‘Nobody has come back to play from the surgery’: Burgess returns bigger and, hopefully, all better

The first thing you are reminded of when you see George Burgess in the gym beneath WIN Stadium is how big he is.

He is 129 kilograms. His biceps are enormous. He looks to be even taller than he was when he left the NRL and South Sydney at the end of the 2019 season to return to the UK.

George Burgess training with St George Illawarra on Friday.Credit:NRL Dragons

More importantly, he has a full range of movement in his right hip.

Burgess will join his new St George Illawarra teammates for the start of pre-season training on Wednesday. He has been going hard at it training on his own since August 8.

And he will quickly find out if the hip resurfacing surgery he underwent in England in April will be enough to save his rugby league career.

Burgess quit at the start of the year just eight games into his time at Wigan. He was convinced he had played his last game.

George Burgess is back in the NRL after undergoing hip resurfacing surgery.Credit:Dragons, Supplied

His hip had plagued him for the best part of a decade and no amount of cortisone injections or physio treatment were making it better.

“I was in agony most of the time and I wasn’t doing my family a good service trying to keep going,” he said. “I was always in a mood and depressed.

“I was booked for surgery on April 23 with Professor Damian Griffin, who is a top surgeon in his field. Jack McGrath plays with Ulster, he’s a front-rower, he had the surgery the following day and is now aiming to be back soon. Sean O’Brien is another player who had the surgery and he plays with London Irish now.

“But nobody in rugby league has come back to play from the surgery. A lot of people think hip resurfacing means game over. Hopefully, I can show them you can play on after it.”

When Burgess starts to describe the surgery, it sounds like a science fiction movie. The top of his femur was shaved off and a metal cap placed on top. Metal was then placed into his pelvis to act as the socket.

Rather than cut through his glute muscle to get to the hip, surgeons peeled the glute from the bone and then screwed it back once they’d finished. The man known as NRL Physio on Twitter, Brien Seeney, posted a computer-generated video of a hip resurfacing procedure to his 28,900 followers.

Burgess can feel the metal in his hip now. His hip buzzes when he passes through security gates at airports.

“It gives you this ball bearing feeling in there now, it’s weird,” Burgess said.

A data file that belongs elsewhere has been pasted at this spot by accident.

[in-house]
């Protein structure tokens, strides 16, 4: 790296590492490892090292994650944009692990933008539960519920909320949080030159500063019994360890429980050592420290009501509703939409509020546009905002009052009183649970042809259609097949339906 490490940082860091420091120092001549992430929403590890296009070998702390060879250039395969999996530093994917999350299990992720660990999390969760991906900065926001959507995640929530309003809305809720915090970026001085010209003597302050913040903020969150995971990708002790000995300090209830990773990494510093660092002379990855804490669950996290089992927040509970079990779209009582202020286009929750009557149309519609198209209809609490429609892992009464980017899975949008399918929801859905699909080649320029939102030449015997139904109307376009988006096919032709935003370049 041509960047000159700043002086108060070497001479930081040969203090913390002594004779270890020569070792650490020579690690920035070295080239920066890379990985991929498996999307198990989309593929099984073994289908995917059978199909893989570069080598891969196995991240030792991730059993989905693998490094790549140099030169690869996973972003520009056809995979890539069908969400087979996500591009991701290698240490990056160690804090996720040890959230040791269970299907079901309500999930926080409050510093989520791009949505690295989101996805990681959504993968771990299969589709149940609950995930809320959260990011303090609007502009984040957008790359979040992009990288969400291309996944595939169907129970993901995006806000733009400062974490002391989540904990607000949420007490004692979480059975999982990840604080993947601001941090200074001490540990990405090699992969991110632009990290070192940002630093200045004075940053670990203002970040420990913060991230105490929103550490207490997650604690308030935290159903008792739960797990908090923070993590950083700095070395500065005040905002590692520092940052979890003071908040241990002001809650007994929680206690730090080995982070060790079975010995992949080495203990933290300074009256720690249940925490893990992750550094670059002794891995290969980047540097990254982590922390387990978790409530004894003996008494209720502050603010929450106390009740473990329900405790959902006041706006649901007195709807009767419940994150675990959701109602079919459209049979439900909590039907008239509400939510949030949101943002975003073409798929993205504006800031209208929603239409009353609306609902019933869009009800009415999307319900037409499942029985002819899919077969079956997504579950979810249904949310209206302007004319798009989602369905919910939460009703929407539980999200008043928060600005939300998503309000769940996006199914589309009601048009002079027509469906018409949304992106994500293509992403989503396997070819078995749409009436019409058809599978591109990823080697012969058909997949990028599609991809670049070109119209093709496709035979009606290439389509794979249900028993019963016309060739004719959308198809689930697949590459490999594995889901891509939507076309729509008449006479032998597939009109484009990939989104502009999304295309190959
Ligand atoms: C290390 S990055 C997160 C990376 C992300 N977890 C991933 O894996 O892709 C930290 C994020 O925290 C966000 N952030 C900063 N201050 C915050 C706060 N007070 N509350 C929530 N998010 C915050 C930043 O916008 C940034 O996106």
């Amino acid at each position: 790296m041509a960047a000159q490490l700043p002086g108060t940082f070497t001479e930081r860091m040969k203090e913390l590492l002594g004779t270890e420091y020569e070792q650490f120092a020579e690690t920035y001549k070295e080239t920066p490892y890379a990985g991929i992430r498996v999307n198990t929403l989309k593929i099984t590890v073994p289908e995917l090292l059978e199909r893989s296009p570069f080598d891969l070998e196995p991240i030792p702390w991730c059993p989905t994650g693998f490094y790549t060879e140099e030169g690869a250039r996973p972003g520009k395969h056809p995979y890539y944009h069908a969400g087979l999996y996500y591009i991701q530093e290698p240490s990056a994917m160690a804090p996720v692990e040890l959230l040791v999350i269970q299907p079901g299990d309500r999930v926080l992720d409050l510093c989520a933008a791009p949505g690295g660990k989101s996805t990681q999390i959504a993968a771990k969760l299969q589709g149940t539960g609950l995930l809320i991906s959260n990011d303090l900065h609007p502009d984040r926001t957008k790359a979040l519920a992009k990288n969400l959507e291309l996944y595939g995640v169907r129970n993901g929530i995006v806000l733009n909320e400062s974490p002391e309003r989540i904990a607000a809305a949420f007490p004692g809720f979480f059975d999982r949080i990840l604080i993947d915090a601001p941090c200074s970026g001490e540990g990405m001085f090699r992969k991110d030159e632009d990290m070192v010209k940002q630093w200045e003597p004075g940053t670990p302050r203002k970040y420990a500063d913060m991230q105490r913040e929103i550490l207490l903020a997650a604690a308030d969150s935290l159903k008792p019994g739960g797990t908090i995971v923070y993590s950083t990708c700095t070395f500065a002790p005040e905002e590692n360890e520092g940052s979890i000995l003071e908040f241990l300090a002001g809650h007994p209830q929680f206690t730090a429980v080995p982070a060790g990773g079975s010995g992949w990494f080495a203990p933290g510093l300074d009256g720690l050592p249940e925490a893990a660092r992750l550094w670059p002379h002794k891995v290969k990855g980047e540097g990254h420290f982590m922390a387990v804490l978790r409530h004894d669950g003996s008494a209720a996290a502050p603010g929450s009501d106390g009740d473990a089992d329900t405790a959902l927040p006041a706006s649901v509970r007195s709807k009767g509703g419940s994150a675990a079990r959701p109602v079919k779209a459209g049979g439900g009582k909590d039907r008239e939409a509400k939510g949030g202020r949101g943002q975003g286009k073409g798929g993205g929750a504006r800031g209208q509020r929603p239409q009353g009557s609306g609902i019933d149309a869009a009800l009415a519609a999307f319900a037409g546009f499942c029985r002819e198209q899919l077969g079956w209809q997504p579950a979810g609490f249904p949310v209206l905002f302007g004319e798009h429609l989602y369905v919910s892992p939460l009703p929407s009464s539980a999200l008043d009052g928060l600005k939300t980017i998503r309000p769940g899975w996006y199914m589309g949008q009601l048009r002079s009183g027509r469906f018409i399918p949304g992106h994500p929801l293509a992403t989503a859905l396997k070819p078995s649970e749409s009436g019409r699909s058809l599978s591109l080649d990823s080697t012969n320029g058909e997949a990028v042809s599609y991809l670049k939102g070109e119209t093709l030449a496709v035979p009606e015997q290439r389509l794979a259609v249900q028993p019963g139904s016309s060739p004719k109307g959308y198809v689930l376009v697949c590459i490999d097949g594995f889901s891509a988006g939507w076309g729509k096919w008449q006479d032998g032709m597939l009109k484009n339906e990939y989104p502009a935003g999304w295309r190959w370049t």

“But you get used to it. The hip needs to warm up differently, and you really need your glutes to fire up. But by the end of a session you feel great. I’ve been back running for about a month and I’ve been on the field the past couple of weeks.

George Burgess celebrates his try in South Sydney’s 2014 grand final triumph.Credit:Getty

“By early December hopefully I’m doing everything possible, including contact. That will be the big test.”

Burgess won a premiership with South Sydney in 2014, scoring a vital try in the grand final, and knocked back a $2.4 million, three-year offer to join Parramatta in 2019 in the hope of remaining at Redfern. When things didn’t work out, he joined Wigan and has now returned to the NRL with the Dragons on the NRL’s $120,000-a-year minimum wage. The deal does, however, include incentives based on how many games he plays.

In the two years Burgess has been away from the NRL, heavyweight props have become an endangered species. A lot of them are now utilised off the bench, including Tom Burgess, George’s older twin brother by 15 minutes, who was spared the initial heavy exchanges and left to run amok in the middle of games during the final five weeks of the season.

Burgess knows he will be a presence in a pack that will be the oldest in the game. Coach Anthony Griffin has opted for age over youth with the likes of Francis Molo (27), Jack Gosiewski (27), Aaron Woods (30) joining Jack de Belin (30), Tariq Sims, Andrew McCullough and Josh McGuire, all 31.

Older brothers Luke and Sam retired before they wanted to and told George to chase his Dragons dream. Had no NRL club come forward, George was happy to have a few games with the Orara Valley Axemen on the NSW north coast where Sam will coach next year. He might have to wait a good few years for George.

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